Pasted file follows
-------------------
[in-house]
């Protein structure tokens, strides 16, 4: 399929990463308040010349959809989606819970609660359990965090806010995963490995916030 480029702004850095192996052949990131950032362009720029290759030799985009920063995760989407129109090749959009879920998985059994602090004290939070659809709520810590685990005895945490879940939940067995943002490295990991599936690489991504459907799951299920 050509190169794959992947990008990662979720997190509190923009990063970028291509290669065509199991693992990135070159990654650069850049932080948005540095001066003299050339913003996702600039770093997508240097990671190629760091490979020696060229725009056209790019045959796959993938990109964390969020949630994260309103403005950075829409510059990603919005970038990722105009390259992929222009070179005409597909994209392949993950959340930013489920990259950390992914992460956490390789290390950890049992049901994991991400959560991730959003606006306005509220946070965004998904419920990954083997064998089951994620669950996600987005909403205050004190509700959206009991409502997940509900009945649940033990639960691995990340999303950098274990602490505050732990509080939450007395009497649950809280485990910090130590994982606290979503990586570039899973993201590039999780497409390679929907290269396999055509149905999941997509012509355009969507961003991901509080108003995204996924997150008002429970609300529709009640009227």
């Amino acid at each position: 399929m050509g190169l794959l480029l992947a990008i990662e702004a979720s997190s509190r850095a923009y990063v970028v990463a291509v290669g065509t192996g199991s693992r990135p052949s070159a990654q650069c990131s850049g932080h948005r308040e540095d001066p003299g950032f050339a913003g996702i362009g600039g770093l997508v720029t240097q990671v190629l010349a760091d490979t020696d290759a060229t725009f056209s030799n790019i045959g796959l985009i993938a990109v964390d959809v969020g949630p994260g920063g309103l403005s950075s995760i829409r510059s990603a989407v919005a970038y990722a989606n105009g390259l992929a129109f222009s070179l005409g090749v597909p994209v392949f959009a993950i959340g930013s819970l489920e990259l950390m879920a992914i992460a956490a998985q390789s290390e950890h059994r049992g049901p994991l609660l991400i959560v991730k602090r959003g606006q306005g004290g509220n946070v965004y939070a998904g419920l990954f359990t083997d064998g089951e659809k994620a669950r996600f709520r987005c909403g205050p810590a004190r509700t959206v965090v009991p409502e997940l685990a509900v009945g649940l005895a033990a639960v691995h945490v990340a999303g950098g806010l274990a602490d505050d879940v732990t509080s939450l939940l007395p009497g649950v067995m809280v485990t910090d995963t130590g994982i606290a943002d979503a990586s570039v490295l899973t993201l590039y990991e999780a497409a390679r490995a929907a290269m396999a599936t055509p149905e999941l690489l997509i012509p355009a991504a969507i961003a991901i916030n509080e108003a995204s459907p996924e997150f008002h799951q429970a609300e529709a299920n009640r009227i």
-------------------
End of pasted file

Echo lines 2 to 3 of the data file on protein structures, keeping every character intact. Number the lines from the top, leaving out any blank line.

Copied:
């Protein structure tokens, strides 16, 4: 399929990463308040010349959809989606819970609660359990965090806010995963490995916030 480029702004850095192996052949990131950032362009720029290759030799985009920063995760989407129109090749959009879920998985059994602090004290939070659809709520810590685990005895945490879940939940067995943002490295990991599936690489991504459907799951299920 050509190169794959992947990008990662979720997190509190923009990063970028291509290669065509199991693992990135070159990654650069850049932080948005540095001066003299050339913003996702600039770093997508240097990671190629760091490979020696060229725009056209790019045959796959993938990109964390969020949630994260309103403005950075829409510059990603919005970038990722105009390259992929222009070179005409597909994209392949993950959340930013489920990259950390992914992460956490390789290390950890049992049901994991991400959560991730959003606006306005509220946070965004998904419920990954083997064998089951994620669950996600987005909403205050004190509700959206009991409502997940509900009945649940033990639960691995990340999303950098274990602490505050732990509080939450007395009497649950809280485990910090130590994982606290979503990586570039899973993201590039999780497409390679929907290269396999055509149905999941997509012509355009969507961003991901509080108003995204996924997150008002429970609300529709009640009227």
């Amino acid at each position: 399929m050509g190169l794959l480029l992947a990008i990662e702004a979720s997190s509190r850095a923009y990063v970028v990463a291509v290669g065509t192996g199991s693992r990135p052949s070159a990654q650069c990131s850049g932080h948005r308040e540095d001066p003299g950032f050339a913003g996702i362009g600039g770093l997508v720029t240097q990671v190629l010349a760091d490979t020696d290759a060229t725009f056209s030799n790019i045959g796959l985009i993938a990109v964390d959809v969020g949630p994260g920063g309103l403005s950075s995760i829409r510059s990603a989407v919005a970038y990722a989606n105009g390259l992929a129109f222009s070179l005409g090749v597909p994209v392949f959009a993950i959340g930013s819970l489920e990259l950390m879920a992914i992460a956490a998985q390789s290390e950890h059994r049992g049901p994991l609660l991400i959560v991730k602090r959003g606006q306005g004290g509220n946070v965004y939070a998904g419920l990954f359990t083997d064998g089951e659809k994620a669950r996600f709520r987005c909403g205050p810590a004190r509700t959206v965090v009991p409502e997940l685990a509900v009945g649940l005895a033990a639960v691995h945490v990340a999303g950098g806010l274990a602490d505050d879940v732990t509080s939450l939940l007395p009497g649950v067995m809280v485990t910090d995963t130590g994982i606290a943002d979503a990586s570039v490295l899973t993201l590039y990991e999780a497409a390679r490995a929907a290269m396999a599936t055509p149905e999941l690489l997509i012509p355009a991504a969507i961003a991901i916030n509080e108003a995204s459907p996924e997150f008002h799951q429970a609300e529709a299920n009640r009227i």